Overall office demand has weakened

SINGAPORE — Plagued by rising vacancies and intense competition among landlords for tenants, office rents fell for the eight straight quarter in the first three months of the year, data from the Urban Redevelopment Authority (URA) showed on Friday.

Office rents plunged 3.4 per cent in the first quarter of the year from the previous three months, accelerating from the 1.8 per cent drop in the fourth quarter of last year, bringing the total decline from the peak in the first quarter of 2015 to 17.6 per cent. The overall vacancy rate rose to 11.6 per cent in the first quarter from 11.1 per cent in the fourth quarter, the URA data showed. Upcoming new launch condo include Parc Botannia and Kandis Residence while existing ones include Kingsford Waterbay, Seaside Residences and Grandeur Park Residences. Parc Botannia prices and Parc Botannia showflat will be available shortly.

Ms Christine Li, Director of Research at property consultancy Cushman and Wakefield, said: “While the premium quality buildings in the heart of the Central Business District have been well received by large occupiers, lower quality and older buildings with low efficiency in the city fringe have been coming under immense pressure to keep pace with the changing needs of the savvier occupiers, who are spoilt for choice as a result of the large incoming supply of office space.”

“As such, landlords of those buildings had to drop the rents more aggressively in order to source for tenants to backfill space vacated by companies relocating to the new projects primarily in the CBD, which contributed to the larger drop in rents in the first quarter,” she said.

Despite the better-than-expected 2.5 per cent year-on-year economic growth in the first quarter, prospects for the office market remain shaky, analysts said, in part due to the growing trend of co-working spaces, which result in better utilisation of floor area than a traditional office set-up.

“The dust has not settled, given that the overall office demand has weakened with a few key sectors such as banking and financial services, oil and gas underperforming. Even when the recent gross domestic product growth numbers have surprised on the upside, the space requirement for offices could be lagging, and also changing due to the adoption of workplace strategy. More and more corporates are adopting co-working and collaborative workplaces to accommodate additional headcount growth without the need to increase real estate needs,” Ms Li said.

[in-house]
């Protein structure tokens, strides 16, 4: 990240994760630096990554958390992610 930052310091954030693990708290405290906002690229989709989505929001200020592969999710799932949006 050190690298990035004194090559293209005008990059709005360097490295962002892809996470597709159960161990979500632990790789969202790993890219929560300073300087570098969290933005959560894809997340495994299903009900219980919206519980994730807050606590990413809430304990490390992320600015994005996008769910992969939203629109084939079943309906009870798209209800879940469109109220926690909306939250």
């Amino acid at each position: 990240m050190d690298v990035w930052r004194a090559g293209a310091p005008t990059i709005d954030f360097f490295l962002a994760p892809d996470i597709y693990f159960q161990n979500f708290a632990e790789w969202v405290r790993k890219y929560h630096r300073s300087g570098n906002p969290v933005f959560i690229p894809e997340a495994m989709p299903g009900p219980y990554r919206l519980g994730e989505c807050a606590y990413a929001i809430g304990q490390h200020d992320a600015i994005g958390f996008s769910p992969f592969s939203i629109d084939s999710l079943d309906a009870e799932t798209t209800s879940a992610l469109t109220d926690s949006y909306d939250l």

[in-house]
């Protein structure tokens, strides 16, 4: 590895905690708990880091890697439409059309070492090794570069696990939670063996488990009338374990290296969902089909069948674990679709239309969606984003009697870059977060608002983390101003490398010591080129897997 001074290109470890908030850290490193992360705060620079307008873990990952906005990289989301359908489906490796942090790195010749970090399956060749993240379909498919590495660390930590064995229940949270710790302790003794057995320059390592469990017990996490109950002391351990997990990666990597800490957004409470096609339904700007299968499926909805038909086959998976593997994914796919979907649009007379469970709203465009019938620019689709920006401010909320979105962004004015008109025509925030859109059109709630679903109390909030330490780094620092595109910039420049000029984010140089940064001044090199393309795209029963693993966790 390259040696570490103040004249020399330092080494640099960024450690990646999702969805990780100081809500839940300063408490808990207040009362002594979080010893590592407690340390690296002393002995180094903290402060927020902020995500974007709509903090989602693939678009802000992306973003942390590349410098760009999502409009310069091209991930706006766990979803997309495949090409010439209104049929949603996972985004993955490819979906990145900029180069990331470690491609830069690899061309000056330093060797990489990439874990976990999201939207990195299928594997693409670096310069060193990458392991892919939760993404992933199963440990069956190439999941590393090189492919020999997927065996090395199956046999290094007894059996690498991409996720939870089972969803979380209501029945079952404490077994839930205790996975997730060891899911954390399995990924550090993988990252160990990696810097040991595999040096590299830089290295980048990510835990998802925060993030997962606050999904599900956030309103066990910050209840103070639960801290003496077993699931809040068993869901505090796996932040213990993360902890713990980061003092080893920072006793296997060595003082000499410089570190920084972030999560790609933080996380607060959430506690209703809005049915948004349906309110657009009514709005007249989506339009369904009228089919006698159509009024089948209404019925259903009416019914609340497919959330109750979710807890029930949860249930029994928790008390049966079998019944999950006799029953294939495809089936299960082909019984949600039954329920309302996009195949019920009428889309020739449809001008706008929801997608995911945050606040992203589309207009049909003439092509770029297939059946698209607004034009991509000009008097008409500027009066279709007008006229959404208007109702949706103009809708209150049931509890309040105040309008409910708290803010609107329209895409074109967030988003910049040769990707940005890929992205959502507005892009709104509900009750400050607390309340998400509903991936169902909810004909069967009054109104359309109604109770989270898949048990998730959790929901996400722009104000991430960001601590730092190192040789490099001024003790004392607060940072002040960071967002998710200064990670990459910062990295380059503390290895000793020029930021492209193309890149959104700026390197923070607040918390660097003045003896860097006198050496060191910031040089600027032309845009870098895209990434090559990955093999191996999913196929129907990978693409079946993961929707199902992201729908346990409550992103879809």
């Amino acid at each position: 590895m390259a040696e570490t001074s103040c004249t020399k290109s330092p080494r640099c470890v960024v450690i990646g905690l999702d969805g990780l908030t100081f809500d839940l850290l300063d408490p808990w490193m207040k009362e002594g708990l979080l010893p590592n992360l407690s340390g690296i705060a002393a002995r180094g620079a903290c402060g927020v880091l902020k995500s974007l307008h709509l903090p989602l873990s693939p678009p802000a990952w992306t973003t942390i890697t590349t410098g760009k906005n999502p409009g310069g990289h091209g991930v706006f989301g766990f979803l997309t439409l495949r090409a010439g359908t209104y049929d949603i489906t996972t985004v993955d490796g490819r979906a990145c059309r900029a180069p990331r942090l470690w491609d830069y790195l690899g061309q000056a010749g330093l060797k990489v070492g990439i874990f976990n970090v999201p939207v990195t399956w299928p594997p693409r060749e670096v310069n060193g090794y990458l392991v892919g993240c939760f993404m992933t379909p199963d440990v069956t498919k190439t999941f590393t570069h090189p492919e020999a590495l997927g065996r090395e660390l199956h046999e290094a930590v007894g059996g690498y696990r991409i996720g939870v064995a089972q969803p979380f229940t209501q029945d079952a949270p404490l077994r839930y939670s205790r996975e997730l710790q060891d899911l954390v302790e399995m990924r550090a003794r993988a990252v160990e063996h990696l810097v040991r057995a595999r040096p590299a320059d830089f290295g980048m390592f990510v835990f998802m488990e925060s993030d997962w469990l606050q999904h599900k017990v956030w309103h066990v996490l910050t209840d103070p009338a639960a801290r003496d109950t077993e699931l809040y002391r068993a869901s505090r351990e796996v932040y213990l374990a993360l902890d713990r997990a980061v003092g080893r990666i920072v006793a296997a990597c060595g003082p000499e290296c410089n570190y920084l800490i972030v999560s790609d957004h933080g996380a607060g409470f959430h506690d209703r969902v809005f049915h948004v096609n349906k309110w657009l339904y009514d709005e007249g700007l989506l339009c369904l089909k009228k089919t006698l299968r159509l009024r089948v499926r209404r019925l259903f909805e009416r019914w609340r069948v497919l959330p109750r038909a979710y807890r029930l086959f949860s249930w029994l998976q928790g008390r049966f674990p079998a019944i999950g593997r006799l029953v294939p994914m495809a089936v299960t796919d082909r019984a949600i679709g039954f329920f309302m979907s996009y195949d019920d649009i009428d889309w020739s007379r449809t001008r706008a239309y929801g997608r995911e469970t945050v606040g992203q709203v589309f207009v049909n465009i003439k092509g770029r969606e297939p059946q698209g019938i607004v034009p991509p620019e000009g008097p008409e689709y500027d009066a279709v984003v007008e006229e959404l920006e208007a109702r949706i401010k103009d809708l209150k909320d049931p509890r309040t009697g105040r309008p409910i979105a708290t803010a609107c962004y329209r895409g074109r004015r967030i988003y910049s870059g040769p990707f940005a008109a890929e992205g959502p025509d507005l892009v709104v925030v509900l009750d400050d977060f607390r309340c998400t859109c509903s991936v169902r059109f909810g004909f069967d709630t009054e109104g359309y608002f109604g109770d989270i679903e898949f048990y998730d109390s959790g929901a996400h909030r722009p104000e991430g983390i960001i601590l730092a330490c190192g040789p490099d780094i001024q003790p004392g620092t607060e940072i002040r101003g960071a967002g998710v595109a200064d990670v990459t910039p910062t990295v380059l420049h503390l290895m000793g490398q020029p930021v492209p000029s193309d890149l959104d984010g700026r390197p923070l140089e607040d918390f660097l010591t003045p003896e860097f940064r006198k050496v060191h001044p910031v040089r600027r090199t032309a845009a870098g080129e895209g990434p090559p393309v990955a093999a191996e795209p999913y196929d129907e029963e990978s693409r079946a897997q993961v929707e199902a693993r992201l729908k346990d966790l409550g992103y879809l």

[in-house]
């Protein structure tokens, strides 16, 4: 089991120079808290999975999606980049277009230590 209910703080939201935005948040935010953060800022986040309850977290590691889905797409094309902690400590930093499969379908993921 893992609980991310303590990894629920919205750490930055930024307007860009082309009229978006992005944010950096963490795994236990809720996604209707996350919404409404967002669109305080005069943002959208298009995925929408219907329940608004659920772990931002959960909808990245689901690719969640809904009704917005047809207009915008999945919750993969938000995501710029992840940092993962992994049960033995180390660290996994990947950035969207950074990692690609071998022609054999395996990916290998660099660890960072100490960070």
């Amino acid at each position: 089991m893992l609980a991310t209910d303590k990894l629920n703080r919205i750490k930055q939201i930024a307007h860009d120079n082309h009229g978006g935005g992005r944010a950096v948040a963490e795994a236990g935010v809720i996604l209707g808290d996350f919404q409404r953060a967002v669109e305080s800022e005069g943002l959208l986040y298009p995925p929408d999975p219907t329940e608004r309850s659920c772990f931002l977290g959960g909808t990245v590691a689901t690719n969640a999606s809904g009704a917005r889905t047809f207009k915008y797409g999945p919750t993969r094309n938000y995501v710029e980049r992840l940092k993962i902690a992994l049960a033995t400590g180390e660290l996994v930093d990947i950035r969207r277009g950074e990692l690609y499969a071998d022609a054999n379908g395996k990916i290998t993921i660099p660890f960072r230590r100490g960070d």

Office stock increased by 333,681 sq ft in the first quarter as a result of the completion of GSH Plaza at the junction of Church Street and Cecil Street, while space absorbed decreased by 64,583 sq ft, she noted. The vacancy rate is expected to increase further in subsequent quarters once Marina One obtains its Temporary Occupation Permit in the middle of this year, she added.

As the rentals continued to tank, office prices fell 4 per cent in the first quarter from the previous three months, accelerating from the 0.6 per cent decline in the previous quarter and extending the losing streak to seven straight quarters, the URA data showed.

The gloom is similarly felt in the retail segment of the commercial property market, the URA data showed. Retail rents fell 2.9 per cent and prices plunged 4 per cent in the first quarter from the previous three months, as the overall vacancy rate rose to 7.7 per cent from 7.5 per cent over this period.

“Retailers continue to battle with challenges such as increased labour and operational costs as well as structural changes in consumer buying behaviour and habits. Demand for retail space remained weak amid the continuing shuttering of underperforming outlets as they succumbed to these challenges,” said Ms Tay Huey Ying, Head of Research & Consultancy, Singapore, at property consultancy JLL.

“The rise in the number of retailers opting to downsize their operations in Singapore and expand regionally further weakened the demand for retail space. The migration to omni-channel retailing platforms has also reduced the required footprint for brick-and-mortar space, further adding to the woes of landlords,” she added.